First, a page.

Some Chicago suburbs welcome luxury apartments

A number of Chicago suburbs have new or recently approved luxury apartment complexes:

Suburbs that have long thought of themselves as bucolic communities filled with houses and families are warmly embracing the very type of residence that used to make them leery: the apartment.

Just don’t call them rentals, a word that conjures up an image different from the projects that municipal governments are selling to their constituents. Almost 4,000 apartments in well-appointed, amenity-filled buildings with rents to match are under construction or proposed in suburbs throughout the Chicago area. They are designed to attract young professionals and empty nesters with roots in the suburbs…

Some, but certainly not all the projects are transit-oriented, constructed near suburban downtowns and train stations or they are being used to create a downtown where there never was one before. But as they move forward, communities are grappling with concerns about density and traffic congestion, and affordable housing advocates worry that low and moderate-income residents who rely more heavily on public transportation don’t have the option of living near it…

“Many of them equated rental housing with low-income property,” Strosberg said. “It’s more recent that they’ve appreciated that rental comes in all different forms. There’s market-rate housing that appeals to a significant portion of their residents who don’t want to make a commitment to buying a place today.”

In wealthier suburbs, apartments often prompt images of transient residents who don’t care much about the community, lower-income residents, traffic, and large properties in communities proud of nice single-family homes. But, luxury apartments help reduce the perceived issues of social class and can bring money into the city (perhaps they can even help boost property values, residents spend money at nearby businesses, etc.). In other words, luxury apartments don’t create the same kind of issues, particularly if seen as part of reviving an area like a downtown. These communities may not go crazy approving such developments all over the place but I suspect many mature Chicago suburbs will continue to approve apartments that do contribute to higher densities but project a higher-end image.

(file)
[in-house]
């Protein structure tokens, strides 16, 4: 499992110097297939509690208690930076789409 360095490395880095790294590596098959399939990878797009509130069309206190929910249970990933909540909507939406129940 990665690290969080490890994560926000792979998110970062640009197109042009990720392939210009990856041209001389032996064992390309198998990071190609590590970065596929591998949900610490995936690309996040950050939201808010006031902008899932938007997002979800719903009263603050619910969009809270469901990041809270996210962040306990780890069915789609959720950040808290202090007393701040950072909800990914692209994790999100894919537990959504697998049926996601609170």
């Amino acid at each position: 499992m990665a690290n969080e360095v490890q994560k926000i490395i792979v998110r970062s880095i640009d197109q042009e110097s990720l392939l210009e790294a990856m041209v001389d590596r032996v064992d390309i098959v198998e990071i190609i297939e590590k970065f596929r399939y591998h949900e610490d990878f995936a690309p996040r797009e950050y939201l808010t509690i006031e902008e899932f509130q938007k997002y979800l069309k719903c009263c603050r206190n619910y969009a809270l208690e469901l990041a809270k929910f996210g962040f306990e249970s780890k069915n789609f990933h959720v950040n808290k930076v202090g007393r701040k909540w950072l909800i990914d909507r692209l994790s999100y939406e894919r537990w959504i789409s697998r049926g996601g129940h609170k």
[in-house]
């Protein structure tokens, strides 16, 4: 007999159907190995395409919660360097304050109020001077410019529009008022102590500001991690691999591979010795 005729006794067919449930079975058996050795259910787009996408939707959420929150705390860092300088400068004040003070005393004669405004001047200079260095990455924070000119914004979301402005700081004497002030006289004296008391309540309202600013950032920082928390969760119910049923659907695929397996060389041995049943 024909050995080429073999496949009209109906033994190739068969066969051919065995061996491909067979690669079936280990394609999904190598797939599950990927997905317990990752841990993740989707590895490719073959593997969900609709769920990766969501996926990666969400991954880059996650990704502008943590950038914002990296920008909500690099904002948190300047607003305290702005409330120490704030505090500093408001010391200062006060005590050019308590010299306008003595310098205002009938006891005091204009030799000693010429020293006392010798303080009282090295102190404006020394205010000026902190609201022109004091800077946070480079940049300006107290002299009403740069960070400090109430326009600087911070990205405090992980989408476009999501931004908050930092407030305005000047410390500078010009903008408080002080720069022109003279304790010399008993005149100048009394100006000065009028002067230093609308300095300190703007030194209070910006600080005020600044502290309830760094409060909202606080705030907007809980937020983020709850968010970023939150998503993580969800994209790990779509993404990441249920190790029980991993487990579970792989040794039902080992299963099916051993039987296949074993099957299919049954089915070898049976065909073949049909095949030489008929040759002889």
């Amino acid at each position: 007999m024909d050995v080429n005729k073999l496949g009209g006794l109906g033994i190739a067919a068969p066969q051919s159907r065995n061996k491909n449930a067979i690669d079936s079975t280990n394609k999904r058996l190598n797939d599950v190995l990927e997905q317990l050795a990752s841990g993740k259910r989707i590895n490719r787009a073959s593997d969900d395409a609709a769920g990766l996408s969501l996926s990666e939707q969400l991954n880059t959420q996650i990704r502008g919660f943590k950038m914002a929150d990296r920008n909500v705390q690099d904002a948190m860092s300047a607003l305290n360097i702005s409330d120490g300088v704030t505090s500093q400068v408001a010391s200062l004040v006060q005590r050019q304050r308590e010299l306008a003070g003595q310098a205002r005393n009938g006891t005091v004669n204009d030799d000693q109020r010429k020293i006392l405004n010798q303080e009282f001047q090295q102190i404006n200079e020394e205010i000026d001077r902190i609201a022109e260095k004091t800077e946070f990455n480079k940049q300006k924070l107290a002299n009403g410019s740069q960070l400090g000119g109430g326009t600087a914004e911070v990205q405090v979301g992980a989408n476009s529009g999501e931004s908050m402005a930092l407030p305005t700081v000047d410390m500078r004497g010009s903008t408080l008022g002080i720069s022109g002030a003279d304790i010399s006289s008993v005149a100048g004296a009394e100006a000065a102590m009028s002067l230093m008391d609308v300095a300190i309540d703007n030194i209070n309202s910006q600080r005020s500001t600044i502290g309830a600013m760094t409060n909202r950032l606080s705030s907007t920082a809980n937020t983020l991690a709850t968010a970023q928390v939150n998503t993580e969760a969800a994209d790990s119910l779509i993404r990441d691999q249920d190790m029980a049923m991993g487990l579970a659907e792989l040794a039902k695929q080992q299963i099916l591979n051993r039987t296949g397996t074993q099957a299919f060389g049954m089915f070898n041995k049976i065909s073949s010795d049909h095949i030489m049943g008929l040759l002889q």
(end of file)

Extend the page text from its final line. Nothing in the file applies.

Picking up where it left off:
Spain’s global lead in elevators tied to housing policies

Spain leads the world in elevators per 1,000 people and this is the result of certain housing policies:

Compared to other countries, Spain’s elevator supply looks remarkably, well, elevated.

Spain Has Risen to the Top of Global Elevator Rankings
Quartz

At face value, there’s a pretty simple reason why. Spaniards are some of the world’s pre-eminent apartment-dwellers. In 2012, roughly 65 percent of the population lived in apartment buildings, much higher than the euro-area average of 46 percent. (The only other European countries that compare to Spain in terms of apartment-living are Latvia and Estonia, which are both also around 65 percent.)…